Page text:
What if you could complete the majority of your tasks with the least effort possible? By introducing more daily automation, the Mason tool can improve the productivity of whole Flutter development teams and individuals. It’s possible to write a single piece of code as a brick template, which can be reused across a project. With the help of this blog article, you’ll learn how to build such a feature bloc!

What is Mason?

Mason is an open-source tool created by Felix Angelov that allows you to generate code from custom templates called bricks. It comes in handy a lot when writing repetitive code. Let’s say your team uses the same widget for the project – with the help of Mason you can generate the dynamically-varied code from the template. GitHub repositories allow for the remote management of a project’s brick templates as well as local ones within the project itself. Mason is written in Dart but it can be used to generate code in any programming language.


We can install Mason in two ways:

dart pub global activate mason
brew install mason

By doing this, you’ll be able to use the terminal to connect to Mason from anywhere. I would recommend you use the first one as with the second one there might be problems with hooks. After you install it, you can just type mason in the terminal to get all the outputs.

Creating a Mason project

We use mason init commands to initialize mason and officially create the project.

When you do this, you’ll get the mason.yaml file in your project directory, which contains information on all your bricks.

Just like we add packages in pubspec.yaml, mason.yaml is where we add bricks

Bricks can be added using:

  1. local path
  2. GitHub
  3. brickhub.dev

Mustache templating syntax

Mason uses “mustache templating syntax” which allows the creation and removal of reusable blocks. You can see that all variables are in “mustache” brackets. Check out the mustache docs for more information.

How to create your own bricks?

Bricks 🧱 are just reusable templates that you can change and use to make code with dynamic variables. A command-line argument or prompt can be used to gather the input variables requested by a brick and then be injected into the brick before the newly generated code is written to disk.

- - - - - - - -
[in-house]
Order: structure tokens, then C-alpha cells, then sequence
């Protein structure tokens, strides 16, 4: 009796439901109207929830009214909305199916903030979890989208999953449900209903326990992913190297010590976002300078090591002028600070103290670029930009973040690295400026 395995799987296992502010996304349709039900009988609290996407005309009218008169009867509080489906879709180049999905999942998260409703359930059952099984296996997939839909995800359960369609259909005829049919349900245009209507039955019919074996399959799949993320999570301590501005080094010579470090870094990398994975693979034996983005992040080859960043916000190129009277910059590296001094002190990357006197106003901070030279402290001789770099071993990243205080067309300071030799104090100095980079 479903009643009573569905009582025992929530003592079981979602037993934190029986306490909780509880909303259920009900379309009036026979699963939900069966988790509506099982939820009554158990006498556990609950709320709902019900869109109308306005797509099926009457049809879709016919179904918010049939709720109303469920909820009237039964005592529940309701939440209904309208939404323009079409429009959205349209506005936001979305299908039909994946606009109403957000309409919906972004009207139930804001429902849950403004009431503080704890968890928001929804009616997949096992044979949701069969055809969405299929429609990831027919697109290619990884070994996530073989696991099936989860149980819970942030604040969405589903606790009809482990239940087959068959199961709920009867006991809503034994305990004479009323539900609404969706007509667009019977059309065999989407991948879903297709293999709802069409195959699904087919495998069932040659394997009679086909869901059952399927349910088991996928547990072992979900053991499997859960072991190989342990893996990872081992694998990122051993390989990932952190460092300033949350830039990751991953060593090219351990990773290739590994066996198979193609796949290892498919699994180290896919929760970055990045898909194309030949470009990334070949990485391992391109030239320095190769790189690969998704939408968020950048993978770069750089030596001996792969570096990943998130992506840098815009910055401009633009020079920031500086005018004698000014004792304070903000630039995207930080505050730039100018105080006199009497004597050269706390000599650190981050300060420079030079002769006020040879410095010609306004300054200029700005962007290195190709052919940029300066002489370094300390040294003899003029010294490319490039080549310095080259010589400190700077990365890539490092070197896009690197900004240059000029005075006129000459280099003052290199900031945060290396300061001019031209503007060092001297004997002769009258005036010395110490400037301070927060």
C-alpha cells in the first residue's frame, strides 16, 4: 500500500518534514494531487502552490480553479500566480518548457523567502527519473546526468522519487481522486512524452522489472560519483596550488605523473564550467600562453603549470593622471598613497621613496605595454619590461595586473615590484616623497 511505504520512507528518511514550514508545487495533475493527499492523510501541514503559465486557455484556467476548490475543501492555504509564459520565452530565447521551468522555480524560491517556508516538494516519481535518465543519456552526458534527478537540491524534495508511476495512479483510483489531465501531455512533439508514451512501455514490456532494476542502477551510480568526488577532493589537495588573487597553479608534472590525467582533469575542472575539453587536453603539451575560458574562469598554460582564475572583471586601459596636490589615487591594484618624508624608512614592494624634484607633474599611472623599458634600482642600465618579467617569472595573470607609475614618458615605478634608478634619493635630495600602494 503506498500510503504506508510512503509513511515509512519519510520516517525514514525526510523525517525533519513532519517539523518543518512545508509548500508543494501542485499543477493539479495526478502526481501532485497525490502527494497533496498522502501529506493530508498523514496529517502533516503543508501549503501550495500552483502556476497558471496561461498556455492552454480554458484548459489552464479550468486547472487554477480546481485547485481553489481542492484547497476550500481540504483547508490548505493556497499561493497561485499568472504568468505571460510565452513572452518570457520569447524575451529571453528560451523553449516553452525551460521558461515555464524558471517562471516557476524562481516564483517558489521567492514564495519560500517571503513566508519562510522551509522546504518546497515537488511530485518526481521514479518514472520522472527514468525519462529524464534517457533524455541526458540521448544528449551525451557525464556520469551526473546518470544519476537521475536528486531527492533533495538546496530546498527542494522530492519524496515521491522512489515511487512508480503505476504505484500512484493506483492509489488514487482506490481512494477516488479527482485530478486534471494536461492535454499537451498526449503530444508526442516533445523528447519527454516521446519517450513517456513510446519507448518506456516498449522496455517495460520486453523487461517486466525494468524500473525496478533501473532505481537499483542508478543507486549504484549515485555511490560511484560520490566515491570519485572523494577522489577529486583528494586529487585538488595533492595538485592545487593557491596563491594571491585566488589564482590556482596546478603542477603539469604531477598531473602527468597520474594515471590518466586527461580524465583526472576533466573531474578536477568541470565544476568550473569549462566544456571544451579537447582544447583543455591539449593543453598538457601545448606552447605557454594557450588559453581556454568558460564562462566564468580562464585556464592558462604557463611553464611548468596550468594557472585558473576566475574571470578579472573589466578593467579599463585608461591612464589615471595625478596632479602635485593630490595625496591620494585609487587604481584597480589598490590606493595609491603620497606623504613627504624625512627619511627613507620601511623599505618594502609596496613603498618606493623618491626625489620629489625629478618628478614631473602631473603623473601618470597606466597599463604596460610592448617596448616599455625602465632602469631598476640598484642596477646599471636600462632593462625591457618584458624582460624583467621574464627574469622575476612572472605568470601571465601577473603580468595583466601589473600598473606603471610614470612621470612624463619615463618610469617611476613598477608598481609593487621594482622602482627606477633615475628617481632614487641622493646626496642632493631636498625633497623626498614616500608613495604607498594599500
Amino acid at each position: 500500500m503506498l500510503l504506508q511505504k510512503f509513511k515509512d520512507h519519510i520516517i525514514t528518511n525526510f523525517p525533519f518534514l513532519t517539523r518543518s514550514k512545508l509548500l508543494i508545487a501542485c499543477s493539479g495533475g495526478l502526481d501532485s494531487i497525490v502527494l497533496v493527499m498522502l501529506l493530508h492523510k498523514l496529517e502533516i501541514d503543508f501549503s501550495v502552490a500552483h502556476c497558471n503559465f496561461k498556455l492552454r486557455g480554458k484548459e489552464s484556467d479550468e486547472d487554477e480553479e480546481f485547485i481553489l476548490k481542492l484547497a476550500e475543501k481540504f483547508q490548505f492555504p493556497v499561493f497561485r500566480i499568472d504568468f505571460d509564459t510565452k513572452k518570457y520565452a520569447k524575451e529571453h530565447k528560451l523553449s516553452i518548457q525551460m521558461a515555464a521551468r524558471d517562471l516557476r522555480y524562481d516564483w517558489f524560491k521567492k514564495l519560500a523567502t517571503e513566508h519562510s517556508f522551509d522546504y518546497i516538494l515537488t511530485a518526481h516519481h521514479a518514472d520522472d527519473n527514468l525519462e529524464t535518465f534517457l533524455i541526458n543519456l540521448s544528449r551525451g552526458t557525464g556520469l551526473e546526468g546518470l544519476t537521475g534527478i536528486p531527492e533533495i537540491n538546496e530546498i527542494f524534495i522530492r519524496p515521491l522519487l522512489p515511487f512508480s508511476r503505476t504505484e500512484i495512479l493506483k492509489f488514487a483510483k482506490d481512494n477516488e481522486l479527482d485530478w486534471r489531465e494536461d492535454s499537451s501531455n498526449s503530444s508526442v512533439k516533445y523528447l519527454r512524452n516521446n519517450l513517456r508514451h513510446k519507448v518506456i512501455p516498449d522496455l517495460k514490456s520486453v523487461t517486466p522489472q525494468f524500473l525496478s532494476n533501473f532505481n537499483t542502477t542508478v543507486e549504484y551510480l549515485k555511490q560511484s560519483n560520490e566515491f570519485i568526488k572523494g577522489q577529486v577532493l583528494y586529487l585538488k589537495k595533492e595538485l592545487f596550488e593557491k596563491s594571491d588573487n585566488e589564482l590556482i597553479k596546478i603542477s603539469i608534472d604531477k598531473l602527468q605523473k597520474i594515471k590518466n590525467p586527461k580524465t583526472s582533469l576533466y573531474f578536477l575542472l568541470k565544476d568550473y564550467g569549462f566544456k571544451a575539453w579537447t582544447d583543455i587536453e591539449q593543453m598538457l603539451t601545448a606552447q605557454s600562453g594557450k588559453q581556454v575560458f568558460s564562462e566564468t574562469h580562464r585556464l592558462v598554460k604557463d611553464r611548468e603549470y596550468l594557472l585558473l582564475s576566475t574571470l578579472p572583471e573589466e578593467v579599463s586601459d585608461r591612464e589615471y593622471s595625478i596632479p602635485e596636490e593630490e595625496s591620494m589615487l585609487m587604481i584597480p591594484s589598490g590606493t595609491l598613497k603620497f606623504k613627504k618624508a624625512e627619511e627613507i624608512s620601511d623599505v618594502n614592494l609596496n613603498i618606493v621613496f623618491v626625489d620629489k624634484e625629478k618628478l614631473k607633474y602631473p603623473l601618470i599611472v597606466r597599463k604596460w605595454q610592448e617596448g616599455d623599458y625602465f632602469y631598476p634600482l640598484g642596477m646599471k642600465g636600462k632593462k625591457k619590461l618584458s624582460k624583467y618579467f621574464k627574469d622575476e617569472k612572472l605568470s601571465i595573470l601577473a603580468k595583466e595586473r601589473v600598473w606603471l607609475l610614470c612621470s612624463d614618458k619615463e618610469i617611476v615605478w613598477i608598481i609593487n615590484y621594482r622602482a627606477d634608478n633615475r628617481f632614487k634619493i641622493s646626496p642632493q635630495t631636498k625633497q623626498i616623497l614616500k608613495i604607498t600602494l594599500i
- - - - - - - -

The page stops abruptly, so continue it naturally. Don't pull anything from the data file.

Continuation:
The mason new command can be used to generate a new brick template.

mason new your_filename

Once this is done, Mason will give us an output that the files for the brick have been created. We will have information about the generated files: __brick__ folder, brick.yaml, and not as important CHANGELOG.md, LICENSE, and README.md.

However, creating a brick is not everything. In mason.yaml we have all the installed bricks in the current project. After creating the brick we have to add it there. We can do it manually or from the console in three ways:

mason add your_filename --path your_filepath
mason add brick_name (from brickhub.dev)
mason add brick_name --git-url your_github_brick_url --git-path bricks/hello_world

Mason’s folder structure

We start by recreating what we want to do. Below are the files we will want to generate later from our bricks. We need to recreate this in the brick folder. We can pass the path as a variable and then it will be generated that way. The only thing we will be passing is the name.

What does our cubit look like?

Here is a comparison of what our cubit looks like where we started and the cubit as a brick (template). We simply have #snakeCase and the text that will be generated. It may seem long by using these functions, but it’s quite simple.

Variables and brick.yaml

In brick.yaml we define the variables we will use to generate. One of these is the name of our brick (in the screenshot widget_with_cubit_and_freezed). In Mason, we can use three types of variables: bool, name, string. Default means that when the generator creates a brick and we don’t enter anything in place of a name, Home will be used. Prompt is what we will see when we want to generate a brick and are asked to enter a name. 

How to generate the code?

Mason is a CLI tool, so we can use it directly from the console using the mason make command.

mason make your_filename


Installing bricks locally and globally

Why do we need to generate a project that has just been created? To do it in the app project we are working in, we need to install our brick with the -g flag, so we can use the brick everywhere. Mason will hold a reference to it. 

mason add -g your_filename --path ../your_filepath
mason add -g hello_world --git-url httrps://github.com/felangel/mason.git --git-path bricks/hello_world

What’s next?

There are two more things that can be explored further. 

The first is Dart’s code generation, which opens up a big field for generating code from bricks. We can set up scenarios and generate several bricks one after another, and write an application in Dart to handle this.

The second thing is Hooks, which we also write in Dart. There are two types of Hooks: pre-gen and post-gen. With this, we can add things that will change the generated files and it extends Mason’s capabilities.


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Write code quickly and consistently

The use of a Dart template generator makes it easier for any Flutter Developer to swiftly and reliably generate files. Without having to write repetitive code, you can increase save time and create templates for projects. There is a mason repo where you can keep up with the project’s progress and give input. If you are looking for further helpful materials that can improve your work as a Flutter Developer, check out the blog post on Flutter widgets.